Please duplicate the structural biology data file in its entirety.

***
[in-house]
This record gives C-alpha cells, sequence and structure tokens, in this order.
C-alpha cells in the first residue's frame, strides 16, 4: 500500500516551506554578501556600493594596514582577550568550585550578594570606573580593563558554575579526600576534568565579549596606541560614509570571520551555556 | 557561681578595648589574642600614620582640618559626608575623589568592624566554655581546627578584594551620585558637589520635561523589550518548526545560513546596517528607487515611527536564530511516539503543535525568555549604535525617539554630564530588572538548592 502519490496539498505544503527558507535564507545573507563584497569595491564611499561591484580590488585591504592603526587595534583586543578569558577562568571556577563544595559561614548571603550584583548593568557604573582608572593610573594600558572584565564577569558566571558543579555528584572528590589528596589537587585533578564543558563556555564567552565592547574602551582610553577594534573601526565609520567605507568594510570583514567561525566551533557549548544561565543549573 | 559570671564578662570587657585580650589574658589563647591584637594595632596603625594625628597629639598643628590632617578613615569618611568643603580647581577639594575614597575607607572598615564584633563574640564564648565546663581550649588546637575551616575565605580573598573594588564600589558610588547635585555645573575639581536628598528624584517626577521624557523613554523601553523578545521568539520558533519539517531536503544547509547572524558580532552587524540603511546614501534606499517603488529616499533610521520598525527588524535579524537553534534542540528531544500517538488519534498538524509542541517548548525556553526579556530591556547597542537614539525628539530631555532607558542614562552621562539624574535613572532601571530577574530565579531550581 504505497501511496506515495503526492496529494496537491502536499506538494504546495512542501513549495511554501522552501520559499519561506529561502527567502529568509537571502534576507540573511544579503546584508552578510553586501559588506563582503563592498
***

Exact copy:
[in-house]
This record gives C-alpha cells, sequence and structure tokens, in this order.
C-alpha cells in the first residue's frame, strides 16, 4: 500500500516551506554578501556600493594596514582577550568550585550578594570606573580593563558554575579526600576534568565579549596606541560614509570571520551555556 | 557561681578595648589574642600614620582640618559626608575623589568592624566554655581546627578584594551620585558637589520635561523589550518548526545560513546596517528607487515611527536564530511516539503543535525568555549604535525617539554630564530588572538548592 502519490496539498505544503527558507535564507545573507563584497569595491564611499561591484580590488585591504592603526587595534583586543578569558577562568571556577563544595559561614548571603550584583548593568557604573582608572593610573594600558572584565564577569558566571558543579555528584572528590589528596589537587585533578564543558563556555564567552565592547574602551582610553577594534573601526565609520567605507568594510570583514567561525566551533557549548544561565543549573 | 559570671564578662570587657585580650589574658589563647591584637594595632596603625594625628597629639598643628590632617578613615569618611568643603580647581577639594575614597575607607572598615564584633563574640564564648565546663581550649588546637575551616575565605580573598573594588564600589558610588547635585555645573575639581536628598528624584517626577521624557523613554523601553523578545521568539520558533519539517531536503544547509547572524558580532552587524540603511546614501534606499517603488529616499533610521520598525527588524535579524537553534534542540528531544500517538488519534498538524509542541517548548525556553526579556530591556547597542537614539525628539530631555532607558542614562552621562539624574535613572532601571530577574530565579531550581 504505497501511496506515495503526492496529494496537491502536499506538494504546495512542501513549495511554501522552501520559499519561506529561502527567502529568509537571502534576507540573511544579503546584508552578510553586501559588506563582503563592498